Capella Healthcare
Capella Healthcare partners with communities to build strong local healthcare systems known for quality patient care. Mineral Area Regional Medical Center (MARMC), one of 14 Capella hospitals, is located in Farmington, Missouri, and has been serving that community for over 50 years. With more than 100 physicians on staff, MARMC securely shares digitized information for all of its outpatient services, including laboratory services, electrocardiograms (EKGs), diagnostic imaging, as well as physician and nursing notes. Any record, of any patient, can be viewed and shared on the same day as it was updated. Utilizing IBM and IBM Business Partner BlueWare's Wellness Connection offerings, MARMC has realized administrative cost and time savings associated with using an electronic system. With a manual system, it could take days to receive and view the information. With the electronic system, a patient's medical records, including results from blood tests or MRIs, are immediately available for off-site physician offices to view -- lowering the risk of patient test duplication, therefore, improving patient care while saving the patient both time and money.

Trillium Health Centre
One of Canada's largest hospitals, Trillium Health Centre is using IBM business intelligence to provide real-time, accurate insight into patient length of stay, patient safety, service accessibility, staff retention and budgets. With this information, Trillium can maximize cost savings, improve patient care, and understand the critical success factors in improving patient and staff satisfaction. For example, by looking at trends in emergency patient volumes by day of week and by hour, staffing patterns can be adjusted to meet the anticipated demand and ensure that patients receive the care they need.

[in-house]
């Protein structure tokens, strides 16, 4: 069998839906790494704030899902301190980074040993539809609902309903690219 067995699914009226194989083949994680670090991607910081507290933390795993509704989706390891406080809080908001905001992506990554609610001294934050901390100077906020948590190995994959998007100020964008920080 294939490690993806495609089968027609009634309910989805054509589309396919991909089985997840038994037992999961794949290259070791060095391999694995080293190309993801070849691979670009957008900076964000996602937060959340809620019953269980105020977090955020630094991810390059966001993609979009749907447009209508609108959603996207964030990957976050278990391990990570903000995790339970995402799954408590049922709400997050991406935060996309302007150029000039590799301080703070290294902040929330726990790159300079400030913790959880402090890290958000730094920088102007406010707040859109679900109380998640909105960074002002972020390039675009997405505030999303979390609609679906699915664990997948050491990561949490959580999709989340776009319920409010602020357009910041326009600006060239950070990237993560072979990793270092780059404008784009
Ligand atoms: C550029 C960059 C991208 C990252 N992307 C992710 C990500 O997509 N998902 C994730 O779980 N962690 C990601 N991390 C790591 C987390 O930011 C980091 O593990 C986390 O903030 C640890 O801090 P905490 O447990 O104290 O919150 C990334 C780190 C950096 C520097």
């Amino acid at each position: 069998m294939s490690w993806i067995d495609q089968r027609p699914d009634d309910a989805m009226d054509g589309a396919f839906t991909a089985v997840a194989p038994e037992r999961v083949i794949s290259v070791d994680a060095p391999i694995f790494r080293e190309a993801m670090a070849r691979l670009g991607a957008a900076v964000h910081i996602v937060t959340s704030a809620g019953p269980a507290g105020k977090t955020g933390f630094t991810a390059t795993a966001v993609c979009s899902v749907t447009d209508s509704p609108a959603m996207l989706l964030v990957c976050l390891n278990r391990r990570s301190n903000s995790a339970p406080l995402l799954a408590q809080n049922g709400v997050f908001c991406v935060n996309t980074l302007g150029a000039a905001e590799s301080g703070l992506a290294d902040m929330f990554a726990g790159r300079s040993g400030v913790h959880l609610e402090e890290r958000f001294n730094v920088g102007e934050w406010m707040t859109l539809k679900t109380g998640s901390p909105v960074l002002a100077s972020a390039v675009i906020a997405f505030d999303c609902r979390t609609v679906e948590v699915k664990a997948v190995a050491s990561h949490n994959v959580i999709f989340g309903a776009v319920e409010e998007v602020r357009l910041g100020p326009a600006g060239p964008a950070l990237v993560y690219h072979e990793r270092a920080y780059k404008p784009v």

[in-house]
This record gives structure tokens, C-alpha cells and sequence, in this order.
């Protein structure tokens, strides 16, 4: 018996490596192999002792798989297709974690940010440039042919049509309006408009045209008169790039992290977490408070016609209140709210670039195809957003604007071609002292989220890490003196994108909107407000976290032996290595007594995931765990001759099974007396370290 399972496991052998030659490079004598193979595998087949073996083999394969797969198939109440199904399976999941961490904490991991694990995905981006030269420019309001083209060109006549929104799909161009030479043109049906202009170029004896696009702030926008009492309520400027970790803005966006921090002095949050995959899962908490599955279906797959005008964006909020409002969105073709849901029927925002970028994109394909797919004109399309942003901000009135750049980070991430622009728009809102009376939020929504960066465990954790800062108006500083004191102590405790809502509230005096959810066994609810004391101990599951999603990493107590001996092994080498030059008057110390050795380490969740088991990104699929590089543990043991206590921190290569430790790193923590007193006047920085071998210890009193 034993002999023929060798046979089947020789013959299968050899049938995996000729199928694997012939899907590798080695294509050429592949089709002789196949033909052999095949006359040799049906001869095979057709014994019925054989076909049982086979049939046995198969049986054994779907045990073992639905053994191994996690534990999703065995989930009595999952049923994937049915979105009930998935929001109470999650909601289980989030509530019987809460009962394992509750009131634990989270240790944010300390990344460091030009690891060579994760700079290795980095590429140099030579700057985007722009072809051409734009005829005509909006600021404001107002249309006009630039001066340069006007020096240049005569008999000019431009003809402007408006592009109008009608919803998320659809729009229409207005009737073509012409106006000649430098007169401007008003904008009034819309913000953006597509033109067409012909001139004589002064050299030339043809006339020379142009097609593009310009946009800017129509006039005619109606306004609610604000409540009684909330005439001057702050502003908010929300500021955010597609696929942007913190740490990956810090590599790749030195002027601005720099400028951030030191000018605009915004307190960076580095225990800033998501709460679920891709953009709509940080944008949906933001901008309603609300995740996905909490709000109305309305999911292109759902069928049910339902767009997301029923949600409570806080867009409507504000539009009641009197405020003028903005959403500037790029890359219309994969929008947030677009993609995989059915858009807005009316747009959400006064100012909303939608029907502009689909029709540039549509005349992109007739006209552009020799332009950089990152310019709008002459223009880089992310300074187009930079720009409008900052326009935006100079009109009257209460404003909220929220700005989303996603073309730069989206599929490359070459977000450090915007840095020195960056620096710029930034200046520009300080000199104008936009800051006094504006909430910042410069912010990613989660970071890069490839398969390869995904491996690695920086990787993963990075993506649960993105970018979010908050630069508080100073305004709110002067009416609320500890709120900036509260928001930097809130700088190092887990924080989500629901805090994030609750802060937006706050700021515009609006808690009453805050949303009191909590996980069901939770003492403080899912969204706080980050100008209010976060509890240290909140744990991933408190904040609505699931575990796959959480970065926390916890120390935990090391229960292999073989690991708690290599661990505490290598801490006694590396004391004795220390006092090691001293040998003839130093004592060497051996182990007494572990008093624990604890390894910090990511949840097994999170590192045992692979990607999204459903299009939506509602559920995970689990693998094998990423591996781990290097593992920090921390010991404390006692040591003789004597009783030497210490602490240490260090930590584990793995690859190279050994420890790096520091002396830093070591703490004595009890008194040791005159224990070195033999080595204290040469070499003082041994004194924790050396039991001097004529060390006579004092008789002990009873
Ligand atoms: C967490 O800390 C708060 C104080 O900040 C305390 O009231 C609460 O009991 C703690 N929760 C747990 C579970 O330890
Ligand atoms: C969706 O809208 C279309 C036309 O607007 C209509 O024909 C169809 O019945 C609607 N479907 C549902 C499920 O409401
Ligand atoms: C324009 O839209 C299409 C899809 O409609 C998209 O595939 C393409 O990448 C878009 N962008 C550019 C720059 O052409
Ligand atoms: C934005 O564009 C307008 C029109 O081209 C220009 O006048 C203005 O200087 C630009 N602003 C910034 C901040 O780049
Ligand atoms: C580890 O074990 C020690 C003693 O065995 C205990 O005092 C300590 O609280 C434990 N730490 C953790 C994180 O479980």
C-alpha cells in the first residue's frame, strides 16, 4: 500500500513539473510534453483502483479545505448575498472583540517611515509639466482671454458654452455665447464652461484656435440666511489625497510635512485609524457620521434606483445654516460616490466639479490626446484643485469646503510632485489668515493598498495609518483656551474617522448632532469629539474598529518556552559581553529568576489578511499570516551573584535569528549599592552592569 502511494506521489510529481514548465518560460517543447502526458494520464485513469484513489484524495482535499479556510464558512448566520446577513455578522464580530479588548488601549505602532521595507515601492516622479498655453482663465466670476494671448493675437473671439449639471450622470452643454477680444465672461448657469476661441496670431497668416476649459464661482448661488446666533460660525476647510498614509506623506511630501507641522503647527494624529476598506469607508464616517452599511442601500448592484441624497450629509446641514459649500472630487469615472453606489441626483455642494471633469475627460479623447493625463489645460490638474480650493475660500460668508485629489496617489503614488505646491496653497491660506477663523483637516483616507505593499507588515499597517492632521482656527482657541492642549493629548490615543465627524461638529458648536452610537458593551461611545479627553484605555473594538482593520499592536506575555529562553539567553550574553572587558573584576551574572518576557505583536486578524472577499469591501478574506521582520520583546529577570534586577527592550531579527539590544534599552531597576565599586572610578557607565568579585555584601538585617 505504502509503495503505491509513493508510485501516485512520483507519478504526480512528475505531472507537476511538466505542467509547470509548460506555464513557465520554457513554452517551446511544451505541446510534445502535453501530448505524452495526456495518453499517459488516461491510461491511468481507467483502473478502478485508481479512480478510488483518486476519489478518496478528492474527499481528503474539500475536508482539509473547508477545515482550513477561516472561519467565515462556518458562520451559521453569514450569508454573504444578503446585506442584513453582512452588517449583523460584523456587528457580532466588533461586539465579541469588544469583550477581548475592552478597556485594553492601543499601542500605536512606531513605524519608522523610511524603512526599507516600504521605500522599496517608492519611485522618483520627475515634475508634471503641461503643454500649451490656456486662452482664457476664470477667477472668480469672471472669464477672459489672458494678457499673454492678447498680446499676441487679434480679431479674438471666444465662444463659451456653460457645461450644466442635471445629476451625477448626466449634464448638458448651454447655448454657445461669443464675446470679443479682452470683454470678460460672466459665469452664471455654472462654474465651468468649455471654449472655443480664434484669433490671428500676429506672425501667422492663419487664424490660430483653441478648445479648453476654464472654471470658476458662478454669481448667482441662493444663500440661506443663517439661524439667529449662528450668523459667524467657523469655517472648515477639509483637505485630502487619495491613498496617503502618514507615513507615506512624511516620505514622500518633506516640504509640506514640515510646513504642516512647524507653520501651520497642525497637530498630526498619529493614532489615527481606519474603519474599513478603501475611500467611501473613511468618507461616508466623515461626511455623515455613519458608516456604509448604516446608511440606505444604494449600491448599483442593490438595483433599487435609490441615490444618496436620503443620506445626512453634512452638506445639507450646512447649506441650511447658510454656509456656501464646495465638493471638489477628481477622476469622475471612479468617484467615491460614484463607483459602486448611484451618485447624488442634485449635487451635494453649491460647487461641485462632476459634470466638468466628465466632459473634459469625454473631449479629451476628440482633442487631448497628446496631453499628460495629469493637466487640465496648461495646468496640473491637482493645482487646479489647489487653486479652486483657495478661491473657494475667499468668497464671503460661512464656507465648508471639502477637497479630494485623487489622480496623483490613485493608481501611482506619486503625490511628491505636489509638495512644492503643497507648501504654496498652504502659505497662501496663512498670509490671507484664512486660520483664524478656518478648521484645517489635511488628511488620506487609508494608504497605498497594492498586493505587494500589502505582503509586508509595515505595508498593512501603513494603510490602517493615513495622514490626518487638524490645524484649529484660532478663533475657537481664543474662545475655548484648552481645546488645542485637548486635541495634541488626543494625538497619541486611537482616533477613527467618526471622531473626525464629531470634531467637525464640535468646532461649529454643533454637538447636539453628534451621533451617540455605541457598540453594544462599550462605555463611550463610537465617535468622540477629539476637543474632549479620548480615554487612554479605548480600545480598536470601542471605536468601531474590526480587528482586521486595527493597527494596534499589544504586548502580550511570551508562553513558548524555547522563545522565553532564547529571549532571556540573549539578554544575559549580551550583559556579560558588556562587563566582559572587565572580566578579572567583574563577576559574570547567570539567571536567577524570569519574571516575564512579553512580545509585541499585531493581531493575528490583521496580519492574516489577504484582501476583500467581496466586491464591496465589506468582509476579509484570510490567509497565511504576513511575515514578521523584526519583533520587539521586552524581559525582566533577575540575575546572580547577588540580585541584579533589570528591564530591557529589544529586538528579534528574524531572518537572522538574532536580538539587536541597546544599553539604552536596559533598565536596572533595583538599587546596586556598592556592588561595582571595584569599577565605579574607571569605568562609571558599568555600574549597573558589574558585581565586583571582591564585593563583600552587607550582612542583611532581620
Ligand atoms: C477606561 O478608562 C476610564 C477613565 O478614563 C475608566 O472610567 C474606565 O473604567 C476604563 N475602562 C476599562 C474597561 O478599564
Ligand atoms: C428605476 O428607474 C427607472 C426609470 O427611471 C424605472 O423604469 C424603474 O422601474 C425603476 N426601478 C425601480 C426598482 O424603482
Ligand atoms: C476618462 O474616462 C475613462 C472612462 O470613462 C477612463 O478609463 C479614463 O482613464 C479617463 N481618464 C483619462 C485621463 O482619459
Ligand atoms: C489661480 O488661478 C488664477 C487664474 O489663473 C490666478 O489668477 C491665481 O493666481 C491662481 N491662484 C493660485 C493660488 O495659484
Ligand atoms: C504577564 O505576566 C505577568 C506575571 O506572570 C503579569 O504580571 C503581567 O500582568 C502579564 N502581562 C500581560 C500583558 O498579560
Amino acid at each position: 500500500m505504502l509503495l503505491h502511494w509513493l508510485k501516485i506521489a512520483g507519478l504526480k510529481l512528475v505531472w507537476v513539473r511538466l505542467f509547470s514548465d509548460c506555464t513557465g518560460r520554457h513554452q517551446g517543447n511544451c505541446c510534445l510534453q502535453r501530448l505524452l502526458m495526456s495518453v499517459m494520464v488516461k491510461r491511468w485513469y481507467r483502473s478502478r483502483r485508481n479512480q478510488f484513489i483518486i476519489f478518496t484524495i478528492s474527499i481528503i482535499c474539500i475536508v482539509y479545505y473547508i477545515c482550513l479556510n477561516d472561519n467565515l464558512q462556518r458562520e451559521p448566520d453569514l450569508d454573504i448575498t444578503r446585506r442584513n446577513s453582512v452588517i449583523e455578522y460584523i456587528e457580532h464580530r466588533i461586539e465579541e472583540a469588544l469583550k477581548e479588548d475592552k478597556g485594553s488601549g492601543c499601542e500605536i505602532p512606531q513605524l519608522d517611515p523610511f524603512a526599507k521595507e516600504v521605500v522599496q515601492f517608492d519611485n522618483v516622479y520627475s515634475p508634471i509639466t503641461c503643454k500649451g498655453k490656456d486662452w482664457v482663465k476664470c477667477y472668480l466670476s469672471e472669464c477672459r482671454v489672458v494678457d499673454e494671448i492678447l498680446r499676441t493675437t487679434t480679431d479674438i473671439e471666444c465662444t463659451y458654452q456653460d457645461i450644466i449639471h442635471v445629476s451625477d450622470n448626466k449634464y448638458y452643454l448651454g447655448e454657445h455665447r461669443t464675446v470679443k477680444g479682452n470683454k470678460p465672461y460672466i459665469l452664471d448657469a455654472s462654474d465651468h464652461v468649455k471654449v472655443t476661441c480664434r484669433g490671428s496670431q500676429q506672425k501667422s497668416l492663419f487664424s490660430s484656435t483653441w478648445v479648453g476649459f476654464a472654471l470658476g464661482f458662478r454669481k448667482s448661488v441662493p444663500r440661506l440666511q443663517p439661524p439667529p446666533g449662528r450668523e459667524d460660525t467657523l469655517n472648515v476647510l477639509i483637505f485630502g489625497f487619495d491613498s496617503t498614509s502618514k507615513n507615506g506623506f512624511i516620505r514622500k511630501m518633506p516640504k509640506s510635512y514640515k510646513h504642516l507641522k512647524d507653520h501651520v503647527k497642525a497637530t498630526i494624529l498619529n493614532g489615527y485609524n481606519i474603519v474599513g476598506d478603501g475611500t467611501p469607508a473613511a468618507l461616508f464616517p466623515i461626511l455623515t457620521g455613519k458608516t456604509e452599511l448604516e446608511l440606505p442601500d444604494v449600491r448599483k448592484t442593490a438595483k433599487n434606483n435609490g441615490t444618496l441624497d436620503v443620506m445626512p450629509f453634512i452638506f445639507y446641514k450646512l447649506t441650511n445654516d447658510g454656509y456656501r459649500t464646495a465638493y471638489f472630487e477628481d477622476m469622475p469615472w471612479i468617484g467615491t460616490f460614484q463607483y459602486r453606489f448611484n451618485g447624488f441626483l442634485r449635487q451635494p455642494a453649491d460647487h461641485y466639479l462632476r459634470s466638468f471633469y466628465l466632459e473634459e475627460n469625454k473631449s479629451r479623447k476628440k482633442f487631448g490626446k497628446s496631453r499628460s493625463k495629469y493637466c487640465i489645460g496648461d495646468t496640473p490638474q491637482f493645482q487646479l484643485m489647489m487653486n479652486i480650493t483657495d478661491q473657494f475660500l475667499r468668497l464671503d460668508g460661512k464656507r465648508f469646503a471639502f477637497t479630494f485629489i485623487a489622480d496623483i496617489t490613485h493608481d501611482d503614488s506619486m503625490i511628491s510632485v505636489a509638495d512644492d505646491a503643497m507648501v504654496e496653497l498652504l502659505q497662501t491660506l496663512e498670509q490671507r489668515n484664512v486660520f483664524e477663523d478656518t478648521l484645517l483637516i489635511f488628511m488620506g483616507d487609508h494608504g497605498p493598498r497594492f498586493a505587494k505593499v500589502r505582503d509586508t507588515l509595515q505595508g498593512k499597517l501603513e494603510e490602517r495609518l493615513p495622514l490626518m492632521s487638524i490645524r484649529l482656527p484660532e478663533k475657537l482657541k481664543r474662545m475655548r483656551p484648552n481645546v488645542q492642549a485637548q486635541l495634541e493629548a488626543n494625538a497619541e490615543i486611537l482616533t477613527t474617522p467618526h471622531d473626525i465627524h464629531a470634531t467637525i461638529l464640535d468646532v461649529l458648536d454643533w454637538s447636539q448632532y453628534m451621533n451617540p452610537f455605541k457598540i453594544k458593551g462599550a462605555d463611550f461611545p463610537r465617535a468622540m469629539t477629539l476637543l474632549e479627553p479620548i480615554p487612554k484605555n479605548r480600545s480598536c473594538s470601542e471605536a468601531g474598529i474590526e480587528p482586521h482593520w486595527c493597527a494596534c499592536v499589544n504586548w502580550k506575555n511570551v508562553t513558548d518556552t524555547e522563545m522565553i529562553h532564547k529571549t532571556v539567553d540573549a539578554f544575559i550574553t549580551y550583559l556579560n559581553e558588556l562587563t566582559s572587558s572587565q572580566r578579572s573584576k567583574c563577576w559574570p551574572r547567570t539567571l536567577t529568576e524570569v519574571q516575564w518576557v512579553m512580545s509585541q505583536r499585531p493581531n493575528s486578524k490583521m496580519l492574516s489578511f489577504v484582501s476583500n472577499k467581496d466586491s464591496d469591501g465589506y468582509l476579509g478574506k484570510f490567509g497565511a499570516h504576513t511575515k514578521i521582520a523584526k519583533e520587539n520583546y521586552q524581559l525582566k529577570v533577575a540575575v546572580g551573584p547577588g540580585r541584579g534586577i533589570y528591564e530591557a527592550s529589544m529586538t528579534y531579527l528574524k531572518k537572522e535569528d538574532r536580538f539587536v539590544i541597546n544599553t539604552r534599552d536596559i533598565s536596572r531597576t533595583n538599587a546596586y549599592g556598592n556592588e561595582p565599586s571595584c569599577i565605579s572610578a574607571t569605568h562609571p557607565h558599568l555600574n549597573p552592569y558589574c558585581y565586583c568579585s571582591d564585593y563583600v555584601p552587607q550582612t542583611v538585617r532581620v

Staff can also properly link the key performance indicators that impact one another to identify potential problems and show process gaps. They can also map into external databases from the Canadian Institute of Health Informatics and the Ministry of Health and Long-Term Care to benchmark their performance and understand the health needs of the community they serve. With business intelligence, rather than share performance information with only 100 people, more than 3,000 staff can be engaged in understanding and working towards a shared vision of being an organization of choice for their staff and community.

Vanderbilt University Medical Center
Vanderbilt University Medical Center is using IBM technology, built on ILOG, for the organization's new alerts and notifications system with which Vanderbilt doctors are automatically informed when lab results indicate a critical situation, replacing a traditional process that spanned a chain of communication involving lab technicians, bed-side nurses and providers. Using 21 decision tables in ILOG JRules, the application determines whom to notify, and by which method based on test results, the time of day, patient location and other factors. Vanderbilt University comprises 10 schools, a public policy institute, a distinguished medical center and The Freedom Forum First Amendment Center.